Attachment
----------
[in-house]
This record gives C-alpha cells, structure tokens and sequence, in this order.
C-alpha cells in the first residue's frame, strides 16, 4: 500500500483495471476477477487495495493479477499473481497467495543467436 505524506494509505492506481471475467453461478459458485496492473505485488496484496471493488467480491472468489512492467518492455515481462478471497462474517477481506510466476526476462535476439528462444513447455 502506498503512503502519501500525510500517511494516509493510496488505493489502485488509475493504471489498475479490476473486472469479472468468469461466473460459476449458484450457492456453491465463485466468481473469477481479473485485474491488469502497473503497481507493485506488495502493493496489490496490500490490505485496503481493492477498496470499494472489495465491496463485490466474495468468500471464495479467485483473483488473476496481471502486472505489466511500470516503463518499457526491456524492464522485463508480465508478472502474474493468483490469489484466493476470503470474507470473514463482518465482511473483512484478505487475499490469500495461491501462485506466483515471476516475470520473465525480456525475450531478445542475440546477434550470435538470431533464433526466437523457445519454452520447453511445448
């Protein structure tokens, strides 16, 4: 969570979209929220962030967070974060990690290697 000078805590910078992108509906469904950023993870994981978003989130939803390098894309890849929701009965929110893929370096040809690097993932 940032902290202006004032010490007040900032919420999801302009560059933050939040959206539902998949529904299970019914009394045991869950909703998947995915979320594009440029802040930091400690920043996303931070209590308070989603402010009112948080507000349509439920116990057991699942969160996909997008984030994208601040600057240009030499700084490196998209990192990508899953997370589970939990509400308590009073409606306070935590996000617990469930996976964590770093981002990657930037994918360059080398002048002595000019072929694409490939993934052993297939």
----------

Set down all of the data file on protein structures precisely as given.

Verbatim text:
[in-house]
This record gives C-alpha cells, structure tokens and sequence, in this order.
C-alpha cells in the first residue's frame, strides 16, 4: 500500500483495471476477477487495495493479477499473481497467495543467436 505524506494509505492506481471475467453461478459458485496492473505485488496484496471493488467480491472468489512492467518492455515481462478471497462474517477481506510466476526476462535476439528462444513447455 502506498503512503502519501500525510500517511494516509493510496488505493489502485488509475493504471489498475479490476473486472469479472468468469461466473460459476449458484450457492456453491465463485466468481473469477481479473485485474491488469502497473503497481507493485506488495502493493496489490496490500490490505485496503481493492477498496470499494472489495465491496463485490466474495468468500471464495479467485483473483488473476496481471502486472505489466511500470516503463518499457526491456524492464522485463508480465508478472502474474493468483490469489484466493476470503470474507470473514463482518465482511473483512484478505487475499490469500495461491501462485506466483515471476516475470520473465525480456525475450531478445542475440546477434550470435538470431533464433526466437523457445519454452520447453511445448
């Protein structure tokens, strides 16, 4: 969570979209929220962030967070974060990690290697 000078805590910078992108509906469904950023993870994981978003989130939803390098894309890849929701009965929110893929370096040809690097993932 940032902290202006004032010490007040900032919420999801302009560059933050939040959206539902998949529904299970019914009394045991869950909703998947995915979320594009440029802040930091400690920043996303931070209590308070989603402010009112948080507000349509439920116990057991699942969160996909997008984030994208601040600057240009030499700084490196998209990192990508899953997370589970939990509400308590009073409606306070935590996000617990469930996976964590770093981002990657930037994918360059080398002048002595000019072929694409490939993934052993297939």